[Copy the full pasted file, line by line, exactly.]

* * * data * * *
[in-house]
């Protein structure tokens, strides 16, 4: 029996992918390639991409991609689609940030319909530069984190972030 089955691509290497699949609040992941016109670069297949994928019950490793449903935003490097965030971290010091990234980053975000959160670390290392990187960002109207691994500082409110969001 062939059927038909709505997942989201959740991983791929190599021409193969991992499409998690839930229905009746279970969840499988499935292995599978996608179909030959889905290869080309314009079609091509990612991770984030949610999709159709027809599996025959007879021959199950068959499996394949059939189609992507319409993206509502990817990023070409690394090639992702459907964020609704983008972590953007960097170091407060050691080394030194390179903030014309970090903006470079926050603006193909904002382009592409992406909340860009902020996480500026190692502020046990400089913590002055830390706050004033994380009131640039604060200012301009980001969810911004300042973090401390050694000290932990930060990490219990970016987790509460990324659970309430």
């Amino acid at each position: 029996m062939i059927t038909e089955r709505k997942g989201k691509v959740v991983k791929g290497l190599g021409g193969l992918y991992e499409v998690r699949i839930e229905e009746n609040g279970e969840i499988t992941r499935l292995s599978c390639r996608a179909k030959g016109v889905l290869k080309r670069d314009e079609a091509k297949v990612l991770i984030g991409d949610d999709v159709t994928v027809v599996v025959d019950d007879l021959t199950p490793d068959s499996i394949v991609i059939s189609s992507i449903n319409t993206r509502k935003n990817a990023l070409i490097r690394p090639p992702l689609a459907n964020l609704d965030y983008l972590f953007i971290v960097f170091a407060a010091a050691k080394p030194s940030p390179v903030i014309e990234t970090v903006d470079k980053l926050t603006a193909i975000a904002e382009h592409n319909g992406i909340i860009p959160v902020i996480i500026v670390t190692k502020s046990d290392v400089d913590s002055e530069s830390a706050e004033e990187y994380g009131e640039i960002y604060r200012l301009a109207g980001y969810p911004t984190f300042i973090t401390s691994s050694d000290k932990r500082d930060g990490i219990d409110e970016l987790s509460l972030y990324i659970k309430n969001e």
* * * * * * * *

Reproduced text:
[in-house]
């Protein structure tokens, strides 16, 4: 029996992918390639991409991609689609940030319909530069984190972030 089955691509290497699949609040992941016109670069297949994928019950490793449903935003490097965030971290010091990234980053975000959160670390290392990187960002109207691994500082409110969001 062939059927038909709505997942989201959740991983791929190599021409193969991992499409998690839930229905009746279970969840499988499935292995599978996608179909030959889905290869080309314009079609091509990612991770984030949610999709159709027809599996025959007879021959199950068959499996394949059939189609992507319409993206509502990817990023070409690394090639992702459907964020609704983008972590953007960097170091407060050691080394030194390179903030014309970090903006470079926050603006193909904002382009592409992406909340860009902020996480500026190692502020046990400089913590002055830390706050004033994380009131640039604060200012301009980001969810911004300042973090401390050694000290932990930060990490219990970016987790509460990324659970309430």
């Amino acid at each position: 029996m062939i059927t038909e089955r709505k997942g989201k691509v959740v991983k791929g290497l190599g021409g193969l992918y991992e499409v998690r699949i839930e229905e009746n609040g279970e969840i499988t992941r499935l292995s599978c390639r996608a179909k030959g016109v889905l290869k080309r670069d314009e079609a091509k297949v990612l991770i984030g991409d949610d999709v159709t994928v027809v599996v025959d019950d007879l021959t199950p490793d068959s499996i394949v991609i059939s189609s992507i449903n319409t993206r509502k935003n990817a990023l070409i490097r690394p090639p992702l689609a459907n964020l609704d965030y983008l972590f953007i971290v960097f170091a407060a010091a050691k080394p030194s940030p390179v903030i014309e990234t970090v903006d470079k980053l926050t603006a193909i975000a904002e382009h592409n319909g992406i909340i860009p959160v902020i996480i500026v670390t190692k502020s046990d290392v400089d913590s002055e530069s830390a706050e004033e990187y994380g009131e640039i960002y604060r200012l301009a109207g980001y969810p911004t984190f300042i973090t401390s691994s050694d000290k932990r500082d930060g990490i219990d409110e970016l987790s509460l972030y990324i659970k309430n969001e």